JZ Jeff Zych

Where do you get ideas for blog posts?

A picture of a dam by Anthony Da Cruz on Unsplash

A dam, blocking all of your great ideas – Photo by Anthony Da Cruz on Unsplash

People often ask me, “Where do you get ideas for blog posts?” I have many sources, but my most effective one is simple: pay attention to the questions people ask you.

When a person asks you a question, it means they’re seeking your advice or expertise to fill a gap in their knowledge. Take your answer, and write it down.

This technique works so well because it overcomes the two biggest barriers to blogging: “What should I write about?” and, “Does anyone care what I have to say?”

It overcomes the first barrier by giving you a specific topic to write about. Our minds contain a lifetime of experiences to draw from, but when you try to find something specific to write about you’re blank. All that accumulated knowledge is locked up in your head, as if trapped behind a dam. A question cracks the dam and starts the flow of ideas.

It overcomes the second barrier (“will anyone care?”) because you already have your first reader: the question asker. Congratulations! You just infinitely increased your reader base. And chances are they aren’t the only person who’s ever asked this question, or ever will ask it. When this question comes up in the future, you’ll be more articulate when responding, and you can keep building your audience by sharing your post.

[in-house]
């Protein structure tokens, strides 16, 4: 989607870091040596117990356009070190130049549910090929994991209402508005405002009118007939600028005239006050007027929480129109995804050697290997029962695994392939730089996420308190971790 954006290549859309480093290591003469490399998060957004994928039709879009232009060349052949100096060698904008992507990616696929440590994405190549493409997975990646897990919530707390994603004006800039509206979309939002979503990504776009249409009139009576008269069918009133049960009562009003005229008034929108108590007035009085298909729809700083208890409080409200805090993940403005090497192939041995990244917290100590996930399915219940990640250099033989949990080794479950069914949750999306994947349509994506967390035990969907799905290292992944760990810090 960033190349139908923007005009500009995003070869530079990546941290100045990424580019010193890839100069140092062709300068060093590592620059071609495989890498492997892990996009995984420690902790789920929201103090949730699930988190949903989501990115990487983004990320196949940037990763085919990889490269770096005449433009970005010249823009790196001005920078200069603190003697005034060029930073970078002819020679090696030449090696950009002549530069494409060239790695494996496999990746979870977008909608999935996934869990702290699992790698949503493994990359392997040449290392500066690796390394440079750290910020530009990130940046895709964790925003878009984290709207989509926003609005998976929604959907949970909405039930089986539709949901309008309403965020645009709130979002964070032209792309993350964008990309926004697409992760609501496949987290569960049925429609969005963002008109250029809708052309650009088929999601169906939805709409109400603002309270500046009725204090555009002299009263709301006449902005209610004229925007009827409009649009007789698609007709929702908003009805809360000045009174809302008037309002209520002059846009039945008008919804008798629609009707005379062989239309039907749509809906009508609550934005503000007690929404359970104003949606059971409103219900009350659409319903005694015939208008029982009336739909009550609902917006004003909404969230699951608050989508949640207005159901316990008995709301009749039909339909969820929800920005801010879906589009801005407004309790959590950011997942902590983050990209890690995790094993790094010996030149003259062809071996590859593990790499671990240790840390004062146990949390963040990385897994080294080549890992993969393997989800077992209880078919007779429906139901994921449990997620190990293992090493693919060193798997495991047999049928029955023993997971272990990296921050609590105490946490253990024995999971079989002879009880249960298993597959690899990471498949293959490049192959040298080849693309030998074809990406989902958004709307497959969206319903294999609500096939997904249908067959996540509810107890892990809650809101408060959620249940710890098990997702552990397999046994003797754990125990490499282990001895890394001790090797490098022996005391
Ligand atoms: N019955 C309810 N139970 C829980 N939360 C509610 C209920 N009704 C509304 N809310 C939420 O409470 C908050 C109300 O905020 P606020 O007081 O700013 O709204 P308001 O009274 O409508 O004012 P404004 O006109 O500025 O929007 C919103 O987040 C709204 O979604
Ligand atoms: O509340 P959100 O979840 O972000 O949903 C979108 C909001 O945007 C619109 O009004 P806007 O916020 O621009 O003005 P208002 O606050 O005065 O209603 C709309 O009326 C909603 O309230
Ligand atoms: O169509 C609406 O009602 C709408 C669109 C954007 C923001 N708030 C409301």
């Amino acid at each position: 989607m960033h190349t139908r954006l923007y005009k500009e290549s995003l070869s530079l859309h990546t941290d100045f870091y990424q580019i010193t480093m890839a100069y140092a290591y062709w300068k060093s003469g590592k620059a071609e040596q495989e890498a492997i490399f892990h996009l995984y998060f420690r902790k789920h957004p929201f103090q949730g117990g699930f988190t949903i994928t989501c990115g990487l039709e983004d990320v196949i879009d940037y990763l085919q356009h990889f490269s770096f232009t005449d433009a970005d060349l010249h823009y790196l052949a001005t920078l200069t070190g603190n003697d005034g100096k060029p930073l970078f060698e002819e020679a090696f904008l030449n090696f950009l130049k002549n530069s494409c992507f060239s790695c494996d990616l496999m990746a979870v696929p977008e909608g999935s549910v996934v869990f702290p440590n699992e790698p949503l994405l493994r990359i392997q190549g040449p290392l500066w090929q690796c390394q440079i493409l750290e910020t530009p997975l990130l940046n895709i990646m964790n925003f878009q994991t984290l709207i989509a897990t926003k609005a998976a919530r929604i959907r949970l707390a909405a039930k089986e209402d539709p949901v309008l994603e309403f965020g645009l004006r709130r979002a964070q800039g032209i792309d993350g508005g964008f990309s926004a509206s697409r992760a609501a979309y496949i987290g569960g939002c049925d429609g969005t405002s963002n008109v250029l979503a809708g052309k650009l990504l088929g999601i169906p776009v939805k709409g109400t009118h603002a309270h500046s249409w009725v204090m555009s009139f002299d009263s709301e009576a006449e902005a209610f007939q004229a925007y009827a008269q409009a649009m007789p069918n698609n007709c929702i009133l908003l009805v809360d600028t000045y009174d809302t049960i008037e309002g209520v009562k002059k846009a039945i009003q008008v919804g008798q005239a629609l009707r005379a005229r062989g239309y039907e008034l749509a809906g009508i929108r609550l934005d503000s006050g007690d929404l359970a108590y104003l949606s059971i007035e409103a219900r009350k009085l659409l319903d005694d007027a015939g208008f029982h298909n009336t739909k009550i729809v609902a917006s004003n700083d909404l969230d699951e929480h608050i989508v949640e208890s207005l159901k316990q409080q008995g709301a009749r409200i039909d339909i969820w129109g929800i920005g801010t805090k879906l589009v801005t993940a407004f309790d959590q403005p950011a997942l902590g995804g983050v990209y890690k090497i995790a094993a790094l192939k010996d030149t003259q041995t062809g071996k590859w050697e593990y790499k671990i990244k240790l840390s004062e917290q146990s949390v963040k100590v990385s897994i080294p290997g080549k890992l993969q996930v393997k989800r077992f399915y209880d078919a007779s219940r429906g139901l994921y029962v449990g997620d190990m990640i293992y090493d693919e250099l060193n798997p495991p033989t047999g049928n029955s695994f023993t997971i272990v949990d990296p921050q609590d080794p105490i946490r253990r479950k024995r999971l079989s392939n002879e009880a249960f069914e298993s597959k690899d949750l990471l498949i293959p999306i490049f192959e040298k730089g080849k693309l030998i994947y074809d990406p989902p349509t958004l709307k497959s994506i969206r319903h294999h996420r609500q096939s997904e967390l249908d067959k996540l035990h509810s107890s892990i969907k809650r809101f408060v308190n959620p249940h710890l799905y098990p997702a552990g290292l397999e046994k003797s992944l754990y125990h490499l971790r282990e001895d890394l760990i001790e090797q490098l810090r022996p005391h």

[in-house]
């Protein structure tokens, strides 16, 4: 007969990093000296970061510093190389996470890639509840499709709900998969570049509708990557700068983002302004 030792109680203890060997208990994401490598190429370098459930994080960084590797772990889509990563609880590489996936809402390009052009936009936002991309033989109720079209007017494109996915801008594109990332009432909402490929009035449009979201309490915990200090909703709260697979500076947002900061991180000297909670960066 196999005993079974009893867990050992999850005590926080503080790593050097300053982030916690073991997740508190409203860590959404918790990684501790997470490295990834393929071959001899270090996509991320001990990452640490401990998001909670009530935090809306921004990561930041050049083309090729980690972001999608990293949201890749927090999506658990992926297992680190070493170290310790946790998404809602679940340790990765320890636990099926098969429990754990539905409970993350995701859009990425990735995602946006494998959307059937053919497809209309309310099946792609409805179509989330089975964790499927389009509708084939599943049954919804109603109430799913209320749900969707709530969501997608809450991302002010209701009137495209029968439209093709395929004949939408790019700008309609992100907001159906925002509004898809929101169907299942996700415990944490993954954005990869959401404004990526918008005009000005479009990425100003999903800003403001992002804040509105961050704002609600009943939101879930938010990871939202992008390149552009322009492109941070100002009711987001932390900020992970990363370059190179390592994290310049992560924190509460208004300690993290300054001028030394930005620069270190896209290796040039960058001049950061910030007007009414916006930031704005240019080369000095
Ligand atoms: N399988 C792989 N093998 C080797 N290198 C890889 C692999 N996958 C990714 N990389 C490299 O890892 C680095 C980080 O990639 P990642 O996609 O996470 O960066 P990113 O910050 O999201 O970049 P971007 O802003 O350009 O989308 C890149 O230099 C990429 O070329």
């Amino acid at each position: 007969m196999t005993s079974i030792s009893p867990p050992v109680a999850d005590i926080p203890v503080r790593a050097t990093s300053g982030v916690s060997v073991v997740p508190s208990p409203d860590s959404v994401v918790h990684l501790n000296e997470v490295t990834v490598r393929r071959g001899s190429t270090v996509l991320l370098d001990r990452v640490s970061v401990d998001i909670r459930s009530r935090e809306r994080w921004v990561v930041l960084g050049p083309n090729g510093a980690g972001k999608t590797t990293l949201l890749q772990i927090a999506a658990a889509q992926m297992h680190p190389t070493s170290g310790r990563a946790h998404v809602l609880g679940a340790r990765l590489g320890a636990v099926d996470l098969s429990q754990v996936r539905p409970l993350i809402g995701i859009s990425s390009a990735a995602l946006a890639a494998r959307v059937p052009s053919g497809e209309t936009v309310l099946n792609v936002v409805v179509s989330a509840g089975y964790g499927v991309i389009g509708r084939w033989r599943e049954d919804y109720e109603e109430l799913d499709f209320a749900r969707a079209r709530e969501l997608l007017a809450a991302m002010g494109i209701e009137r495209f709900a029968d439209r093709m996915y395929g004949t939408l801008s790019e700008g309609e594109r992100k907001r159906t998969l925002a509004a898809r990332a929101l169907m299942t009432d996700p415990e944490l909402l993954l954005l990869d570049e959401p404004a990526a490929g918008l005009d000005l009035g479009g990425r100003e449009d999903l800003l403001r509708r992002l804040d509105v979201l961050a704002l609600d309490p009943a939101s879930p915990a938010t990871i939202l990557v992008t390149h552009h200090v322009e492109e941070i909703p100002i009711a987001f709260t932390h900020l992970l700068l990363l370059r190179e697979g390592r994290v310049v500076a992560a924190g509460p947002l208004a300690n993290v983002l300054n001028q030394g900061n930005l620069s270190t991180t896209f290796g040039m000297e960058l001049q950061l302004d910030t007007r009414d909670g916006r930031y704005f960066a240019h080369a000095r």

Having at least one reader has another benefit: you now have a specific person to write for. A leading cause of poorly written blog posts is that the author doesn’t know who they’re writing for (trust me, I’ve made this mistake plenty). This leads them to try to write for everyone. Which means their writing connects with no one. The resulting article is a Frankenstein’s monster of ideas bolted together that aimlessly stumbles around mumbling and groaning and scaring away the villagers.

Instead, you can avoid this fate by conjuring up the question asker in your mind, and write your response as if you’re talking to them. Instead of creating a monster, your post will sound like a polished, engaging TED speaker.

A final benefit to answering a specific question is that it keeps your post focused. Just answer the question, and call it a day. No more, no less. Another leading cause of Frankenstein’s monster blog posts is that they don’t have a specific point they’re trying to make. So the post tries to say everything there is to say about a subject, or deviates down side roads, or doesn’t say anything remarkable, or is just plain confusing. Answering a specific question keeps these temptations at bay.

So the next time you’re wondering where to get started blogging, start by paying attention to the questions people ask you. Then write down your answers.

p.s. Yes, I applied the advice in this post to the post itself :)

p.p.s. If you’d like more writing advice, I created a page to house all of the tips and tricks I’ve picked up from books and articles over the years. Check it out at jlzych.com/writing.

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